Things that Last

Dear friends in Christ,

Perhaps you have heard of St. Philip Neri? He was a 16th century priest in Rome, well known for his playful humor, his shrewd wit, and the elegant and gentlemanly courtesy that he showed to all. It is said that one day he met with an extremely talented young Roman named Francis Zazzera. St. Philip was asking Francis about his plans for the future, and the conversation went something like this…

St. Philippe: “So what are you planning on doing next year?” 

Francis: “Finish my studies and become a famous lawyer.” 

P.: “And then?”  F.: “Gain a lot of money and start a family.” 

P.: “And then?”  F.: “Be an honored man and raise my children to be successful.”

P.: “And then?”  F.: “Retire, and enjoy my last years in peace.” 

P.: “And then?”  F.:  “Well, I guess then I will die.”  And with a twinkle in his eye, St. Philippe replied: “And then….?”

All of the readings in this Sunday’s liturgy are about this: the brevity of life, and how we should use it to prepare for eternity. The psalm tells us what we all learn very soon: mankind is “like the changing grass, which at dawn springs up anew, but by evening wilts and fades.” And we read in the first reading one of the most famous of all Old Testament quotes,  “Vanity of vanities, all things are vanity”. So what are we to do with this short life to make it worthy of eternal life?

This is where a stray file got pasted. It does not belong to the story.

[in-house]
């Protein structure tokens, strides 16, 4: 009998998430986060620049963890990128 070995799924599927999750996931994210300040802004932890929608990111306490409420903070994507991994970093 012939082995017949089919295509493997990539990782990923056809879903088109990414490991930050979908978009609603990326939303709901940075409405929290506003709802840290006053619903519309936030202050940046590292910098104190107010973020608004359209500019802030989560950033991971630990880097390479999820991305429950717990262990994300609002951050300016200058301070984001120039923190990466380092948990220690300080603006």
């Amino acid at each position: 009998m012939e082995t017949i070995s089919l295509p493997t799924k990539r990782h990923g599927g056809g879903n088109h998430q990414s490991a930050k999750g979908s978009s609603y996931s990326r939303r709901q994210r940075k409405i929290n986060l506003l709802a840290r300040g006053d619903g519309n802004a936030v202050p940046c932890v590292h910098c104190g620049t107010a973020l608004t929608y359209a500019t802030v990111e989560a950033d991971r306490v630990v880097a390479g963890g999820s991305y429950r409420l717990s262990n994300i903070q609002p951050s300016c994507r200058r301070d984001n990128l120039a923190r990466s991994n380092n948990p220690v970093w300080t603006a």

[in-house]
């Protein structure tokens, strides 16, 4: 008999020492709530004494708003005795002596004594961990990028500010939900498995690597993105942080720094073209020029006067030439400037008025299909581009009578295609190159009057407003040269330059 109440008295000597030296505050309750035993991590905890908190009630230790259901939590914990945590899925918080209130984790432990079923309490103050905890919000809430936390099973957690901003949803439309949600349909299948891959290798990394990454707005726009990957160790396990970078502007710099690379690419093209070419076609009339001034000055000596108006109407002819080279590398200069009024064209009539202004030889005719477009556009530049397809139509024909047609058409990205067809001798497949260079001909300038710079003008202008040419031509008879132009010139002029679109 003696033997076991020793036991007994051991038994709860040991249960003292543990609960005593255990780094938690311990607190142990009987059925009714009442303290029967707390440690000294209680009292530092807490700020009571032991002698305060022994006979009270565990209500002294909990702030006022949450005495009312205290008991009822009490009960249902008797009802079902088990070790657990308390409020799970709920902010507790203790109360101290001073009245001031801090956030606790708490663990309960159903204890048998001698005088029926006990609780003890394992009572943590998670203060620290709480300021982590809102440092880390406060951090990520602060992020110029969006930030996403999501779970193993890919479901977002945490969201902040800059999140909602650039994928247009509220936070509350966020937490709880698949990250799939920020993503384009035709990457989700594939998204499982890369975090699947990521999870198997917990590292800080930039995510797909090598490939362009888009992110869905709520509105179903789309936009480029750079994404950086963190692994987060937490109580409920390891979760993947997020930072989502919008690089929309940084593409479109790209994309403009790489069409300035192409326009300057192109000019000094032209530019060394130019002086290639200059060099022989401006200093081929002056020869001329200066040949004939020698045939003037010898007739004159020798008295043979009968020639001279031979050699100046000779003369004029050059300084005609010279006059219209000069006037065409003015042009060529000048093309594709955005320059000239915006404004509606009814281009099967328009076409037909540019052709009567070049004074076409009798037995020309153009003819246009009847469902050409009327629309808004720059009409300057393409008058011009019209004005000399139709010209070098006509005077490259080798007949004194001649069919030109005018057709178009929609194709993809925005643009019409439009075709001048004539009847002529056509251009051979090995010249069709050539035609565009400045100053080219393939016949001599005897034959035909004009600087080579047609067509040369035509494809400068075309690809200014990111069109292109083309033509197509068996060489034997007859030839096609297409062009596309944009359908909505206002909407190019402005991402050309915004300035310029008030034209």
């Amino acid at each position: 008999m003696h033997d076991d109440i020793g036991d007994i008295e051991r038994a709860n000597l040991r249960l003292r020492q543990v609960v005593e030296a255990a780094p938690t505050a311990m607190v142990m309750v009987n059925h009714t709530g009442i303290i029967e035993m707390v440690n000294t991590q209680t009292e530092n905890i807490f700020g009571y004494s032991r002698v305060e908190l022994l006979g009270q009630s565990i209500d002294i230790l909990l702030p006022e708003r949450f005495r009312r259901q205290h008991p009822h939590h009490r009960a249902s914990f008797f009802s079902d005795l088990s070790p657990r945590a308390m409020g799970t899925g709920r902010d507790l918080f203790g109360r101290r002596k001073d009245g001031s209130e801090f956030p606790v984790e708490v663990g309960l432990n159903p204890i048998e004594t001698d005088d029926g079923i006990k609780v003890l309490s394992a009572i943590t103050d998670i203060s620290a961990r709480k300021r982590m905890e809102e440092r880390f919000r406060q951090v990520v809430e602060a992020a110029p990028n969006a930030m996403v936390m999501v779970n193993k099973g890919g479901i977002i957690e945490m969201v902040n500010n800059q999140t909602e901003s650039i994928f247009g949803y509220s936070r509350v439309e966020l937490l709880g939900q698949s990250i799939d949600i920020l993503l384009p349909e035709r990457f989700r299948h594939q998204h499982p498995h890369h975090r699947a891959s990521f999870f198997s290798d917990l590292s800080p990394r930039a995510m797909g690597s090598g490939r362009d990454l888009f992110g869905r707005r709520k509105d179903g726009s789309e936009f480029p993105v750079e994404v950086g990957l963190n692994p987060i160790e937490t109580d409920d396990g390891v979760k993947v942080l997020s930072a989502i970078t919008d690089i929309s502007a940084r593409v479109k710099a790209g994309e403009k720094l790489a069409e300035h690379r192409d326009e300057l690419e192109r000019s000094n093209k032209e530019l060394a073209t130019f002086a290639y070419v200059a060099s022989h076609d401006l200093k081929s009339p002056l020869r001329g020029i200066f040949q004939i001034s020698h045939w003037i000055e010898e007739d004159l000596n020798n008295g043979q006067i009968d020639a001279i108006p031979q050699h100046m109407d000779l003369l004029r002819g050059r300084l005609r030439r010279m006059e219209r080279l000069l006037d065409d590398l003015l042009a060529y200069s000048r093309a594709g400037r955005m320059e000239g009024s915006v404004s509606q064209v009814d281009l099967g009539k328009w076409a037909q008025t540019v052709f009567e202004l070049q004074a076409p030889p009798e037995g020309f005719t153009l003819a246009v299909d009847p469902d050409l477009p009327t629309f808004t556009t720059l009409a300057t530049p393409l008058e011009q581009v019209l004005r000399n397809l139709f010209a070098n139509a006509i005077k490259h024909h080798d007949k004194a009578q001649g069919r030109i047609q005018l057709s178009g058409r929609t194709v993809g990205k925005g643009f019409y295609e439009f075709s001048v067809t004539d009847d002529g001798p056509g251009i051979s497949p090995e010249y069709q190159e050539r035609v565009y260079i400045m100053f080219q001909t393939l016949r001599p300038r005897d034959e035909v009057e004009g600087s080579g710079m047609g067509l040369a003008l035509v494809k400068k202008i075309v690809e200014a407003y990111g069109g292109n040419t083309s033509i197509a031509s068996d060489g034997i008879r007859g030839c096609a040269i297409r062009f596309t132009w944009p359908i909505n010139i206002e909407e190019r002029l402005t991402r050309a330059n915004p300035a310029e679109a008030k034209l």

Jesus’ response to this is simple: to store up treasure in heaven, to become “rich in what matters to God”. And what matters to God? I think a brief quote from the document of Gaudium et Spes of the Second Vatican Council sums it up beautifully:  Then death will have been conquered, the daughters and sons of God will be raised in Christ and what was sown in weakness and dishonor will become incorruptible, and charity and its works will remain.

Yes, the only thing that we can take with us when we have to face the final “and then?” is what we have done with charity towards God and others. In our lives as members of Immaculate Conception Parish, we have many opportunities to do this, from giving generously in our Sunday donation, to helping in many of the activities that help our Parish flourish. 

Let us ask the Lord to “teach us to number our days aright, that we may gain wisdom of heart”, and remember that the works of charity are those that last.

God bless you and your families,
Fr. Bruce Wren, L.C.



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